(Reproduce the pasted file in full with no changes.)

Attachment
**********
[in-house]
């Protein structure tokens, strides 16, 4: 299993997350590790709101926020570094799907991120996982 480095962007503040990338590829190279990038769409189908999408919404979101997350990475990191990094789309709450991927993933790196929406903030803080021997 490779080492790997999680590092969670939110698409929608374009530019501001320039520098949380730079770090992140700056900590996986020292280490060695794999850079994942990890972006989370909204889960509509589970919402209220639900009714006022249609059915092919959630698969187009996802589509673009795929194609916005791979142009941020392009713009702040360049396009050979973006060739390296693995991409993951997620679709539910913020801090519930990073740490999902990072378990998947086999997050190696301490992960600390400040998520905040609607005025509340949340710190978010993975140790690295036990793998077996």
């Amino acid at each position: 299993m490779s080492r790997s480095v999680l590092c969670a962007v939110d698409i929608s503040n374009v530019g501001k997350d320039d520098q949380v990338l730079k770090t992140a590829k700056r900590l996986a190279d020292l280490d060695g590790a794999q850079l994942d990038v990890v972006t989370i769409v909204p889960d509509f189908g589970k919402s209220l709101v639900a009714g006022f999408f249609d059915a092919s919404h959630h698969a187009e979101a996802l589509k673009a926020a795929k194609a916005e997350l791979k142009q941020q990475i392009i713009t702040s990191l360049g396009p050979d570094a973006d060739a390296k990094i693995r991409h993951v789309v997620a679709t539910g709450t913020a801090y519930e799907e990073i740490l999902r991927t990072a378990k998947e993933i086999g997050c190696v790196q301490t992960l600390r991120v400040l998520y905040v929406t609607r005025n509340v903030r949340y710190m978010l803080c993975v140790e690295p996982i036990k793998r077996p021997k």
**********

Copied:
[in-house]
């Protein structure tokens, strides 16, 4: 299993997350590790709101926020570094799907991120996982 480095962007503040990338590829190279990038769409189908999408919404979101997350990475990191990094789309709450991927993933790196929406903030803080021997 490779080492790997999680590092969670939110698409929608374009530019501001320039520098949380730079770090992140700056900590996986020292280490060695794999850079994942990890972006989370909204889960509509589970919402209220639900009714006022249609059915092919959630698969187009996802589509673009795929194609916005791979142009941020392009713009702040360049396009050979973006060739390296693995991409993951997620679709539910913020801090519930990073740490999902990072378990998947086999997050190696301490992960600390400040998520905040609607005025509340949340710190978010993975140790690295036990793998077996």
């Amino acid at each position: 299993m490779s080492r790997s480095v999680l590092c969670a962007v939110d698409i929608s503040n374009v530019g501001k997350d320039d520098q949380v990338l730079k770090t992140a590829k700056r900590l996986a190279d020292l280490d060695g590790a794999q850079l994942d990038v990890v972006t989370i769409v909204p889960d509509f189908g589970k919402s209220l709101v639900a009714g006022f999408f249609d059915a092919s919404h959630h698969a187009e979101a996802l589509k673009a926020a795929k194609a916005e997350l791979k142009q941020q990475i392009i713009t702040s990191l360049g396009p050979d570094a973006d060739a390296k990094i693995r991409h993951v789309v997620a679709t539910g709450t913020a801090y519930e799907e990073i740490l999902r991927t990072a378990k998947e993933i086999g997050c190696v790196q301490t992960l600390r991120v400040l998520y905040v929406t609607r005025n509340v903030r949340y710190m978010l803080c993975v140790e690295p996982i036990k793998r077996p021997k």